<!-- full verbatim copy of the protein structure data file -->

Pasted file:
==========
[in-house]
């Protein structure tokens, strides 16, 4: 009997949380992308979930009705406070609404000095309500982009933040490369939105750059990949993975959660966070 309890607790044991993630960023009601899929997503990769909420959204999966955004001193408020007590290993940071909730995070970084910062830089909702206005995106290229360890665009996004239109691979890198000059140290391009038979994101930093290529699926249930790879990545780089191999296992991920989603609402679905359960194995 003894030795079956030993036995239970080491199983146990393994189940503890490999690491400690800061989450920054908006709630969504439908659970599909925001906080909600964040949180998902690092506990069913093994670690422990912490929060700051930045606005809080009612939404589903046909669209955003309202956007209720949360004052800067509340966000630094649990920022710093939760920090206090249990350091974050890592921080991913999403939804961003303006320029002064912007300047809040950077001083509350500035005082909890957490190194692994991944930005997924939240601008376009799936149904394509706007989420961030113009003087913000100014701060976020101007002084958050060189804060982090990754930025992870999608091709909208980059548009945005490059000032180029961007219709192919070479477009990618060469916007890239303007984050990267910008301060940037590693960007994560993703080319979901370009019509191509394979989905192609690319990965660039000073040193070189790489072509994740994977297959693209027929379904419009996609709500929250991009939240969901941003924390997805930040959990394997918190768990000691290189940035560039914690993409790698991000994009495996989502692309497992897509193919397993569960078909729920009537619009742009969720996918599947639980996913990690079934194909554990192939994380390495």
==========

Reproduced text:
[in-house]
């Protein structure tokens, strides 16, 4: 009997949380992308979930009705406070609404000095309500982009933040490369939105750059990949993975959660966070 309890607790044991993630960023009601899929997503990769909420959204999966955004001193408020007590290993940071909730995070970084910062830089909702206005995106290229360890665009996004239109691979890198000059140290391009038979994101930093290529699926249930790879990545780089191999296992991920989603609402679905359960194995 003894030795079956030993036995239970080491199983146990393994189940503890490999690491400690800061989450920054908006709630969504439908659970599909925001906080909600964040949180998902690092506990069913093994670690422990912490929060700051930045606005809080009612939404589903046909669209955003309202956007209720949360004052800067509340966000630094649990920022710093939760920090206090249990350091974050890592921080991913999403939804961003303006320029002064912007300047809040950077001083509350500035005082909890957490190194692994991944930005997924939240601008376009799936149904394509706007989420961030113009003087913000100014701060976020101007002084958050060189804060982090990754930025992870999608091709909208980059548009945005490059000032180029961007219709192919070479477009990618060469916007890239303007984050990267910008301060940037590693960007994560993703080319979901370009019509191509394979989905192609690319990965660039000073040193070189790489072509994740994977297959693209027929379904419009996609709500929250991009939240969901941003924390997805930040959990394997918190768990000691290189940035560039914690993409790698991000994009495996989502692309497992897509193919397993569960078909729920009537619009742009969720996918599947639980996913990690079934194909554990192939994380390495």